• “You shall be open-minded, as the Lord your God is tolerant.” On the surface, an open mind seems a welcome alternative to the judgment we often associate with Christians.  But think harder: if we value justice, if we value wrongs set right, does this not demand ethical standards and judgment?  Tolerance that leads to complacency does not promote the flourishing of virtue, but can inhibit it.

No; Peter isn’t saying any of that.  Peter is saying: “be holy,” because this reflects God’s character.  He’s saying there’s more to life than video games, sports, relationships, or the countless other idols to which we might “conform.”  Dr. Martin Luther King, Jr. once said that “the arc of history is long, but it bends toward justice.”  What does your story “bend toward?”  Toward holiness?  Toward God’s kingdom?  Or to the world of your own fantasy—of your own comfort?

The things that captivate our attention don’t always reflect God’s master plan for the world.  They may, in fact, be a fantasy world that has ensnared us.  They are but shadows cast by a greater light.  We have but to shed our chains and turn from the flickering images to see Reality in all its splendor.  When we do, everything changes.  We conform not to our fantasies, but to the image of a God who loves us, who cares for us, and who romances us to be set apart in the same holy manner as he.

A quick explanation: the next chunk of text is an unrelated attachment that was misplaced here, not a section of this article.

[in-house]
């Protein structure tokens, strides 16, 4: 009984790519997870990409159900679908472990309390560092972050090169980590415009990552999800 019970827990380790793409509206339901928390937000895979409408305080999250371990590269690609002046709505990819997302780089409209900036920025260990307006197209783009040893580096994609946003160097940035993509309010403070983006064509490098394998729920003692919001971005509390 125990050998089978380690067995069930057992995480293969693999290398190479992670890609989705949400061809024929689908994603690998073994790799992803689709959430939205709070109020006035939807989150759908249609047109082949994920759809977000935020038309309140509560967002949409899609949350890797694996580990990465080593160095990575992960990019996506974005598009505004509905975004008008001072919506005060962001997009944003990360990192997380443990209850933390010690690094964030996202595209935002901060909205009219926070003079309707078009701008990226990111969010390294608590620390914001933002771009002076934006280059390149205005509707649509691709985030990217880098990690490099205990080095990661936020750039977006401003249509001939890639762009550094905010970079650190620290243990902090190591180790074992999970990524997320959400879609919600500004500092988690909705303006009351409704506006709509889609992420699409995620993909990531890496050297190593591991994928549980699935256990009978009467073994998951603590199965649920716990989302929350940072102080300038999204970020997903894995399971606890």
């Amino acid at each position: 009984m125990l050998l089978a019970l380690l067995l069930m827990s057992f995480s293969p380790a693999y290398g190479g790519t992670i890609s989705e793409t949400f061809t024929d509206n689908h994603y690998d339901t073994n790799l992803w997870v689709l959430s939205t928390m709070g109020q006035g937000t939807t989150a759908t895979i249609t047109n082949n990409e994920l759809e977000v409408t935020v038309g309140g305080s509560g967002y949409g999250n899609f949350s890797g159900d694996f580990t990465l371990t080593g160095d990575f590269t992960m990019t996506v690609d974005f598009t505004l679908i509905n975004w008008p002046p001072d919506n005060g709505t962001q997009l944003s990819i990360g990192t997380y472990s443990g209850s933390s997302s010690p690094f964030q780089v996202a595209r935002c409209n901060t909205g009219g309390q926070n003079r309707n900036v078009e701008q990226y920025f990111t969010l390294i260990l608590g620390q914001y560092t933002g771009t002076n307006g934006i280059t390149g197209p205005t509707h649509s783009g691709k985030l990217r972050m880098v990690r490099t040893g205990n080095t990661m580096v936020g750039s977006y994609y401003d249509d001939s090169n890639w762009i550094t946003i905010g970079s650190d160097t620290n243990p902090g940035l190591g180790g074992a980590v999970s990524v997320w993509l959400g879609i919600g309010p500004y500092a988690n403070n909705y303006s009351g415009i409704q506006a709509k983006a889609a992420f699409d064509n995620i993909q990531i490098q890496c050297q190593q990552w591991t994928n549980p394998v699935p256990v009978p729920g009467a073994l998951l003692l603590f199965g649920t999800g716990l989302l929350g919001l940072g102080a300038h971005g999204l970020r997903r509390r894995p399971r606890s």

[1] “’League of Legends’ Gamer Dies In Taiwan, Corpse Goes Unnoticed For Hours In Internet Café,” Huffington Post, February 3, 2012, http://www.huffingtonpost.com/2012/02/03/taiwan-internet-cafe-corpse-gamer-died-dead_n_1252766.html

[2] Douglas Coupland, Generation X: Tales of an Accelerated Culture.

The Limits of Prophetic Vision (1 Peter 1:10-12)

The most immediate danger of idolatry is not spiritual death (though that comes later) but spiritual boredom.  When we measure our spiritual experiences against the yardstick of comfort, our idols possess limited effectiveness. Idols, after all, wear out; their effects wear off.  The result is an unending thirst for novelty: a new worship album, a new Bible study, a new religious project—even a new church community.  It’s little wonder why Americans change churches as often as some might change drycleaners.

This also might prompt us to mistake spiritual “busyness” for genuine intimacy with God.  We assume that if we’re happy, God must be pleased with us. And if we’re unhappy, then perhaps it’s time to try something new.

Worse, when suffering inevitably comes, we are confronted with the inadequacy of our tokens of comfort.  Where does that leave us?

Peter says that nothing—nothing—compares to the promises of God himself.  He says that if anything, Christians should rejoice in knowing that God’s promises came true in the person of Jesus: